Don A. Darden Jr.
May 15, 2010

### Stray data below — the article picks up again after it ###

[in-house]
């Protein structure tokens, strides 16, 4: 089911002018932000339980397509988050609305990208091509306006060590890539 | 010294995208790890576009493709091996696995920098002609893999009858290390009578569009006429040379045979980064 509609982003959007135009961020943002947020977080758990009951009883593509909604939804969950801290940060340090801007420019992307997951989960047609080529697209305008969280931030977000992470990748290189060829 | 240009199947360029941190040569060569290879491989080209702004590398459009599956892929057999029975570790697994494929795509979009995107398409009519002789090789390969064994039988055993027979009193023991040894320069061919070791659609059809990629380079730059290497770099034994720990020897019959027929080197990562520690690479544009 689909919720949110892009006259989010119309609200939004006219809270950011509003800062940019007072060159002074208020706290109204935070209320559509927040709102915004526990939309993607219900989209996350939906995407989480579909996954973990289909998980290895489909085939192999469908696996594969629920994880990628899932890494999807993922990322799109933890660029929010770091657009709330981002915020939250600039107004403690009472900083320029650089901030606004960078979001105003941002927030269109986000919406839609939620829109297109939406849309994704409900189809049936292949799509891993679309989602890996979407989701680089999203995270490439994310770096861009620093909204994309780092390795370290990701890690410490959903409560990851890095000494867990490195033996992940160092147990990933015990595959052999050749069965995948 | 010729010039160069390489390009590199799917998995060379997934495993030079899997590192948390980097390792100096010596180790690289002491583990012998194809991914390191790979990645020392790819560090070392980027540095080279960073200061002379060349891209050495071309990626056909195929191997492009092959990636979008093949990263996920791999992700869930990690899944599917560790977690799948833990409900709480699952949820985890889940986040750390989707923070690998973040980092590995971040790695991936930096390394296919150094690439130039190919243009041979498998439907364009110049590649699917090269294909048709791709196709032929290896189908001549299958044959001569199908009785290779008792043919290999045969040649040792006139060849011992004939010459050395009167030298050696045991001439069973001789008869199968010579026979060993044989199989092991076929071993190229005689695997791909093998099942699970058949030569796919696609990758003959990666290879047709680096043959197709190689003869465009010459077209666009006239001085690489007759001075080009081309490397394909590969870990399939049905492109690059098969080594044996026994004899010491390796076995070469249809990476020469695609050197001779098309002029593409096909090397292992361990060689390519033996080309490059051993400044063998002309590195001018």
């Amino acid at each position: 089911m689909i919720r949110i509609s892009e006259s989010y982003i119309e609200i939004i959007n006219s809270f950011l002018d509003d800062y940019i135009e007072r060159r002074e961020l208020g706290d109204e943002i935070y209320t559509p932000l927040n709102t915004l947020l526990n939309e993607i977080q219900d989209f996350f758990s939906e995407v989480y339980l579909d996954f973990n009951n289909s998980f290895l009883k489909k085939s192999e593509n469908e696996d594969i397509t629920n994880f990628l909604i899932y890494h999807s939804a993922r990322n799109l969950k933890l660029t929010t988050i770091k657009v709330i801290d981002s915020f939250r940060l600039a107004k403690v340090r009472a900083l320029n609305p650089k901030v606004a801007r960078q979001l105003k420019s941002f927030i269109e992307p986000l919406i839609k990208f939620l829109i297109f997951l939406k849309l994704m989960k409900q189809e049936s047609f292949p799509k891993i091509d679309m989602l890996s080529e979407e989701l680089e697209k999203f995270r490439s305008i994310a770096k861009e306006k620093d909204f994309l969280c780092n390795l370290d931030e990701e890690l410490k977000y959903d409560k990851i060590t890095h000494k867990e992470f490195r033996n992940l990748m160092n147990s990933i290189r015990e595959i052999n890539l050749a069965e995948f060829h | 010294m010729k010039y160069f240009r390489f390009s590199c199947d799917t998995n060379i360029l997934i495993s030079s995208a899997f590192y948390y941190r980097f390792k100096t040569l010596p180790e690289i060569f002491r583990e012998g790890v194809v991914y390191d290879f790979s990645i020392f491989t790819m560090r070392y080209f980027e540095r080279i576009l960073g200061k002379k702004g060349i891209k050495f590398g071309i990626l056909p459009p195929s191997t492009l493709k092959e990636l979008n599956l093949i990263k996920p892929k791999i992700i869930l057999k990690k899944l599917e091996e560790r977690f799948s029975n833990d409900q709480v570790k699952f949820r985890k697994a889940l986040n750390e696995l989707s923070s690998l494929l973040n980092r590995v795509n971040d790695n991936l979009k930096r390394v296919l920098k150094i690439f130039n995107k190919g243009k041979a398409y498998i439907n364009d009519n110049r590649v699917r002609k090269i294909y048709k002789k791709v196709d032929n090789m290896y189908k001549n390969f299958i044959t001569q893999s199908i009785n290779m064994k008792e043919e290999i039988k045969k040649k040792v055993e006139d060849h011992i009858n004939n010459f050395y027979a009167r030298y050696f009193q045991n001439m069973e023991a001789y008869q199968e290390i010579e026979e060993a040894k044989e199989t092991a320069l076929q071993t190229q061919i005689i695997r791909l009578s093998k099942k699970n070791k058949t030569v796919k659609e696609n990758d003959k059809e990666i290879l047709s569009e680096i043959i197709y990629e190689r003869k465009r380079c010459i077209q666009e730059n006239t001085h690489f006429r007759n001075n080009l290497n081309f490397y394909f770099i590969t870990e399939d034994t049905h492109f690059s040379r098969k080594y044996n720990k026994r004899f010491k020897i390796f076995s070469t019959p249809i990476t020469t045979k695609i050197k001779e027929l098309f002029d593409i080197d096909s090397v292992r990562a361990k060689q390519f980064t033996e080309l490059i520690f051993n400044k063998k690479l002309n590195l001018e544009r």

In 2004 a federal judge expanded a lawsuit filed by six California women to a class action against America's single largest employer and the world’s largest retailer, Wal-Mart. Since then, the case has mushroomed to cover 1.6 million women Wal-Mart workers, who were employed nationwide since 1988. This by far is the largest class action in U.S. history. The article looks at two important questions: How will liability be determined? And, What can other employers learn from this? Judge Martin Jenkins indicated that Wal-Mart had failed to dispute the plaintiffs evidence that women were paid less than men in every region and in most job categories; that the salary gap widens over time even for employees hired into the same jobs; that women take longer to reach management positions; and that the higher one looks in the organization, the lower the percentage of women. Other facts cited by the plaintiffs allege that two-thirds of the company's 1.2 million U.S. workers are women, but only one-third of all managers and only 14 percent of store managers are women. As a comparison, on average, 60 per cent of the managers in general merchandise stores are women. But although these appear to be facts, none prove that there was ever any intentional, systematic bias. However, Judge Jenkins stated that they support an inference that Wal-Mart engages in discriminatory practices, and that in itself is major. Wal-Mart's defense is that the inequalities between its male and female employees have nothing to do with unlawful discrimination. What’s interesting is that typically most companies would argue that women were not interested in or at least on some level not qualified for the higher paying...
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